Tuesday, November 26, 2019

New US anti-cruelty law likely won't end WI-subsidized hound-wolf fighting

Glad to see that animal cruelty is finally a Federal crime.

Trump signs a sweeping federal ban on animal cruelty
However, the fresh legal protections will probably not prevent the continuing release of hounds to their deaths in known Wisconsin wolf activity areas because the new Federal law, as reported in Washington Post piece above, has exemptions for "recreational activities," including hunting, and other "animal management activities," as indicated in the above Washington Post story.

Needless to say, the hundreds of bear-chasing hounds that have been thrown into fatal jeopardy by their owners in recent decades did not find their violent deaths a matter of recreation or sound animal management. 

Not to mention the damage regularly inflicted on wolf dens which nurture the highly-structured wolf packs - - that, in turn, help cull weak or sick deer and otherwise contribute to healthy forests, science has shown

And additionally left in place: the stress on bears being harassed, chased and treed by packs of bear hounds running free during legal, bear-hunt 'training.' 

Also see this updated WI DNR website, then the FAQ [Frequently Asked Questions] tab.

And while the dead hounds' Wisconsin owners get paid routinely and handsomely by the state (us) for their (dogs') trouble, it's worth asking again if this only-in-Wisconsin dead-hounds-for-cash plan is a matter of sound fiscal management, too:

2 more WI hounds thrown to wolves. Total DNR reimbursements to owners will exceed $800k 
The number of hounds killed in this homegrown, state-sanctioned and subsidized fashion is well over 300, and counting, according to this DNR reimbursement chart - - with more wolf-dog encounters sure to kill more hounds because this year's bear hunting 'training' season runs through Aug. 31. 
That's a lot of hunting dogs who had no say in the matter, and $800,000+ in public funds not available for public purposes. 
And while the state encourages these fatal wolf-dog fights and pays off the hounders, dog-on-dog fighting statewide is a felony.  
What kind of sick double standard is that? 
Both of the most recent subsidized kills were Redbone hounds, perhaps like this one:

Lena the Redbone Coonhound.jpg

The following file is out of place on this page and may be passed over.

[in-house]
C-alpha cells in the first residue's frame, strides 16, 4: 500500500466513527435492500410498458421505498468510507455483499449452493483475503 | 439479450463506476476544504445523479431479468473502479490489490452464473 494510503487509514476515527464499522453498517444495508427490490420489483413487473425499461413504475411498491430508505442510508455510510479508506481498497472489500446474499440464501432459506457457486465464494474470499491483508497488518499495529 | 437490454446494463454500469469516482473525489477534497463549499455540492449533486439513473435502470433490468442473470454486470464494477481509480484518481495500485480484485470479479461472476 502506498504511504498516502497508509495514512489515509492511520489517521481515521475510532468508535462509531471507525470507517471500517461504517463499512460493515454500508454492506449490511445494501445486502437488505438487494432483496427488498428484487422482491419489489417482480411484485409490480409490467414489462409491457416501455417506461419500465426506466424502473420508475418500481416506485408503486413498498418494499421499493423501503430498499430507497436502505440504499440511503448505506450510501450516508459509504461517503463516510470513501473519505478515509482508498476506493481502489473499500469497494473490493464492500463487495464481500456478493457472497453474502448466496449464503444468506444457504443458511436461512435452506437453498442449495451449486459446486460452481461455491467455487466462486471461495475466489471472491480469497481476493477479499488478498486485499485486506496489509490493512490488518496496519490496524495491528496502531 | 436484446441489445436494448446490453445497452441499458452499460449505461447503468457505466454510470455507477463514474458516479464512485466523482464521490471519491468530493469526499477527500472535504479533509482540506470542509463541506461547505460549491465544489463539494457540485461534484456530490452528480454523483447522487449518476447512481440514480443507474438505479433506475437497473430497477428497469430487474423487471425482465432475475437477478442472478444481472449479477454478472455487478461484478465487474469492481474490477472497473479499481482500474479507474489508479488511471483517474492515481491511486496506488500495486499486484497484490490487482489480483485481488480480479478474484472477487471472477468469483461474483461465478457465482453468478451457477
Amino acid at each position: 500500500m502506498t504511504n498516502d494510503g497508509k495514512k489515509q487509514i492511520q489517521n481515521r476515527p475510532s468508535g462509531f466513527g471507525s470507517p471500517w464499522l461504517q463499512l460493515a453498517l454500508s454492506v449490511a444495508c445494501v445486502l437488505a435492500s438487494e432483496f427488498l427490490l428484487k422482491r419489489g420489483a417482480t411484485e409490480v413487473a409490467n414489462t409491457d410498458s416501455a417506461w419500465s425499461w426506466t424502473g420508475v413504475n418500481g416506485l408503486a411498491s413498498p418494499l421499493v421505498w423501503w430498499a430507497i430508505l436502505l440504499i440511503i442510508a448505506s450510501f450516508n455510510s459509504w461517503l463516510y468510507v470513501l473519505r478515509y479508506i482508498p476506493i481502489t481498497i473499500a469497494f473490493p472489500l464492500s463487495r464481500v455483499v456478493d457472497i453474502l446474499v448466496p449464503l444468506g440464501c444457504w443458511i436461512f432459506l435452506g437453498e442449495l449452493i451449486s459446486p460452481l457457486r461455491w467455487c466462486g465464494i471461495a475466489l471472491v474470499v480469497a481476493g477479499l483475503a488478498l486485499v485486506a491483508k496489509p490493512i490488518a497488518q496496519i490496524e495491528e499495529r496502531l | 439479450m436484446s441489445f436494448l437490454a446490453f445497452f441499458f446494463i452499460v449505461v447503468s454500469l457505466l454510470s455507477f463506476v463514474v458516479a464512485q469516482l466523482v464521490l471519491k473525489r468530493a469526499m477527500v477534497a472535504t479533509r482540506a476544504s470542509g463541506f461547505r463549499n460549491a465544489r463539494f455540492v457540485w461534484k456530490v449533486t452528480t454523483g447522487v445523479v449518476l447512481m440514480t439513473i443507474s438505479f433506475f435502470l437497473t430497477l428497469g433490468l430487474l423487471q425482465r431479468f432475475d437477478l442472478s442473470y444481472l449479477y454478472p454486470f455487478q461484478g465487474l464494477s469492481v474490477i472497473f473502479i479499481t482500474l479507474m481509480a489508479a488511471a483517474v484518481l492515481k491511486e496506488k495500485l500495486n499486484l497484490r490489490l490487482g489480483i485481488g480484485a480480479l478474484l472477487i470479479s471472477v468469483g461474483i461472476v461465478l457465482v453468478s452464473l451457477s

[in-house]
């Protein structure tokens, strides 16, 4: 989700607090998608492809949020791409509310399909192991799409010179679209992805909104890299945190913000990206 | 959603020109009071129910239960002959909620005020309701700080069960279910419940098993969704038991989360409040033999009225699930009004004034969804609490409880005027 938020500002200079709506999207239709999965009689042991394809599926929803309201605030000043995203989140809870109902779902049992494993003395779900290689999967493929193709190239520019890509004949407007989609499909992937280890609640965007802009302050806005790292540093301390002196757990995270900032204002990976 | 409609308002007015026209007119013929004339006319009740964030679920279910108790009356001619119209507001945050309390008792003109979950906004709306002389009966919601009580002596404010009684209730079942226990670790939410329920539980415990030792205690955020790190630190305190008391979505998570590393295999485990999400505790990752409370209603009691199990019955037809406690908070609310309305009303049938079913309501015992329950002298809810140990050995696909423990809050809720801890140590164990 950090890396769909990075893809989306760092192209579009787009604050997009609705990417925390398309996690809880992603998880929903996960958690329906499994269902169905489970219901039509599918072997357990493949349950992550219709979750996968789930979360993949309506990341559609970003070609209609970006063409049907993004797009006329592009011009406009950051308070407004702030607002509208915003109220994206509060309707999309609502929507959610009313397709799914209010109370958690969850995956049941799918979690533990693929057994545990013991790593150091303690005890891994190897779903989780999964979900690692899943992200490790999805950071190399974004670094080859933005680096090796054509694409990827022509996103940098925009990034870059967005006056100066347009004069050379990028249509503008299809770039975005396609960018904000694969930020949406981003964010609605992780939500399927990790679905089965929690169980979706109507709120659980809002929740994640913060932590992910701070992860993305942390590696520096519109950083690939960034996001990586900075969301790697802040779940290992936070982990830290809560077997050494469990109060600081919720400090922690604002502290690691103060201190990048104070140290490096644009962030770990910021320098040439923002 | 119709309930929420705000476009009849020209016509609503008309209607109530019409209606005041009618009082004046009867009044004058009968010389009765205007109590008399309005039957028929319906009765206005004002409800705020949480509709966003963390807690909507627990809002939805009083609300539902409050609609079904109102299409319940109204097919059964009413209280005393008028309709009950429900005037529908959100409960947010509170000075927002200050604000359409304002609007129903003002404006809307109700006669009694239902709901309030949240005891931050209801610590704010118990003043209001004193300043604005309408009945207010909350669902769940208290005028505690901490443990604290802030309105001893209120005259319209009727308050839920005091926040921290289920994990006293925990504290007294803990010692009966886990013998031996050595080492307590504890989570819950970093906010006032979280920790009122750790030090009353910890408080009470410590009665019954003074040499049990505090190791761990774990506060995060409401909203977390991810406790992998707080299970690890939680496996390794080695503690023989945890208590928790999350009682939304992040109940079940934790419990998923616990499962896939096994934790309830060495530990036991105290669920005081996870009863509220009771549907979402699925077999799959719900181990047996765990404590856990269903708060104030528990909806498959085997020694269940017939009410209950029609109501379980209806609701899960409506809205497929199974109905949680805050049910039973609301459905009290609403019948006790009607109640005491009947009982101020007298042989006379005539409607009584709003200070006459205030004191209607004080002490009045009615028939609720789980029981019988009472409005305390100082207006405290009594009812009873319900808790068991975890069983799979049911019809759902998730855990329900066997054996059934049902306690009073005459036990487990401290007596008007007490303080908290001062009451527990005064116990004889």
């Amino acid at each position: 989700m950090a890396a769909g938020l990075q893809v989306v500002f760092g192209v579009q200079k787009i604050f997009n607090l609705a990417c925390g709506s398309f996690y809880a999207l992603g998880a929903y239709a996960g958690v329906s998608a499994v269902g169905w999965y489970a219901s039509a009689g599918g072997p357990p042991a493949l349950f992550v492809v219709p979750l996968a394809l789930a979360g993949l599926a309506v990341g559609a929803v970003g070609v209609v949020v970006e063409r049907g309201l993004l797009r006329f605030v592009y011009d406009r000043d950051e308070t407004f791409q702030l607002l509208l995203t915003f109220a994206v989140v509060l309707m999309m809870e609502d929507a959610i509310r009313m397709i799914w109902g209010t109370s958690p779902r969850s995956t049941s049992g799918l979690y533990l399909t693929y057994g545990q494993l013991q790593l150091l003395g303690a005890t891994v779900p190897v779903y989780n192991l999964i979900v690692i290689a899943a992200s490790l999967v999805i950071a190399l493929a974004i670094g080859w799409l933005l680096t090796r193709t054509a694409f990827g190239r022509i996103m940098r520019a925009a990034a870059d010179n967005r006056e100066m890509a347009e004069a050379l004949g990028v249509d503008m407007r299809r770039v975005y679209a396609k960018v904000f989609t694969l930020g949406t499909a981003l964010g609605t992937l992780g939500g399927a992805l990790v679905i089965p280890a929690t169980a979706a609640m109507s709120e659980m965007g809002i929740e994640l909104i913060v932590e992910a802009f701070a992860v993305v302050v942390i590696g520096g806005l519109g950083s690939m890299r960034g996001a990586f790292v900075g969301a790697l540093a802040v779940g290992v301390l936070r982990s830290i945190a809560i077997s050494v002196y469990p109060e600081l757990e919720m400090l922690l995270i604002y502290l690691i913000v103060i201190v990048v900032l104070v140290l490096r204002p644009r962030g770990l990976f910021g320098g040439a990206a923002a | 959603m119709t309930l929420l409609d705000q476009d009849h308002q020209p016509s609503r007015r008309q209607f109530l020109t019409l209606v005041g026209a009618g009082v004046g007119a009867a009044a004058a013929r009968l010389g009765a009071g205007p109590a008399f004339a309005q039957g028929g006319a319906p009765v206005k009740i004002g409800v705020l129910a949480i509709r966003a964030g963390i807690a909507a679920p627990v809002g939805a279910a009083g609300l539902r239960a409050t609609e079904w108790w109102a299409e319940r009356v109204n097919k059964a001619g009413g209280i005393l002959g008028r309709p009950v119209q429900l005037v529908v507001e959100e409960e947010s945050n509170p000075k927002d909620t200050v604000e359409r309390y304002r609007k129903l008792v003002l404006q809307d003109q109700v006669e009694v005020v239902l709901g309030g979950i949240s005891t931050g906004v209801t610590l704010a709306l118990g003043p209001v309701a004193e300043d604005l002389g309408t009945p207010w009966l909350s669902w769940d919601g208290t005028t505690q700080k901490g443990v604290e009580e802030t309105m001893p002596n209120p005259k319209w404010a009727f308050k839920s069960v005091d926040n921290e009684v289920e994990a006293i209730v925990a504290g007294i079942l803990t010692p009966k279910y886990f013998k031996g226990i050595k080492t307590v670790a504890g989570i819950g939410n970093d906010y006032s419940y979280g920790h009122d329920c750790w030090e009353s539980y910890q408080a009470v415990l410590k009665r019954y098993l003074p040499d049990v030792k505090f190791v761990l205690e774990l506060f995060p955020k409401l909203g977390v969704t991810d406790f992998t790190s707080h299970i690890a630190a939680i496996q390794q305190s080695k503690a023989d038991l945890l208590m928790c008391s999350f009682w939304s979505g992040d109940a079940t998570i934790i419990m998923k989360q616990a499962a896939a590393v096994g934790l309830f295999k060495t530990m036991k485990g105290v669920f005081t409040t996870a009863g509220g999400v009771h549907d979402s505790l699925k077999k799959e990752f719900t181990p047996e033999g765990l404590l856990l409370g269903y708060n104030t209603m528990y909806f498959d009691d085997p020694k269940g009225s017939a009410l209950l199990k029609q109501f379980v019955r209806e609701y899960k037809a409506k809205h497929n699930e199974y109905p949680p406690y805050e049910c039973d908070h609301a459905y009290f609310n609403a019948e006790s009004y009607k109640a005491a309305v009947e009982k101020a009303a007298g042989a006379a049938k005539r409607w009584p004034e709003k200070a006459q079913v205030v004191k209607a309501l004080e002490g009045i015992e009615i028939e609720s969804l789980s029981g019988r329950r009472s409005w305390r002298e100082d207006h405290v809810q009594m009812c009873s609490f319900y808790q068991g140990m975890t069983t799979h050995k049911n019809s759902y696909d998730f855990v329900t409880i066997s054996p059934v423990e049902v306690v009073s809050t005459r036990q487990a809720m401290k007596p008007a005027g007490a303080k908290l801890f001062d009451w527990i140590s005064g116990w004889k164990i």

Unknown said...

I think we have a very good chance of having a federal prosecutor look into dog fighting on federal lands. Fresh set of eyes!

Anonymous said...

So just out of curiosity, where do you stand on re-instituting a wolf season? I regularly read your blog and know you are opposed to running wolves with hounds. I live in wolf country and realize that there is a balance. Yes wolves cull the herd; however, fawns are not the sick deer and elk calves are not sick. The elk population has been stagnant due to the large wolf population. A large bull was killed recently by wolves, not a humane death. Wolves have taken out a number of pet dogs and livestock. They have killed a large number of deer in their wintering grounds. Read the story on the sheep farmer in Fifield.
People are opposed to leg hold traps, but that is how nuisance wolves are removed from areas and safely relocated. In your opinion, is it ok to reduce numbers by trapping? What about hunting by calling them in? Right now they are "top dog" in the Wisconsin predator world. There are two methods of keeping their numbers down: 1. Death by other wolves 2. Death by mange (natural yes, but very inhumane).
I am not disputing anything about your stance on hounds, but there is basically entire counties where I will not take my bird dogs to grouse hunt anymore. Yes bird dogs are taken out also. This is not reported very often because they just disappear. Most bird dogs are not outfitted with gps collars so they just vanish. There needs to be some population control. Like every other issue these days, a civil discussion can't even take place. Just like every political issue, the middle ground of common sense has no voice.

James Rowen said...

Thank you for your comment, which I am happy to publish. I do not support the reinstitution of the wolf hunt. I felt the most recent three-year hunt prior to its suspension was poorly managed. The legislature pushed it quickly on the DNR, and the DNR, in turn, kept allowing the kills to exceed quotas which I believed in some regions were set arbitrarily high.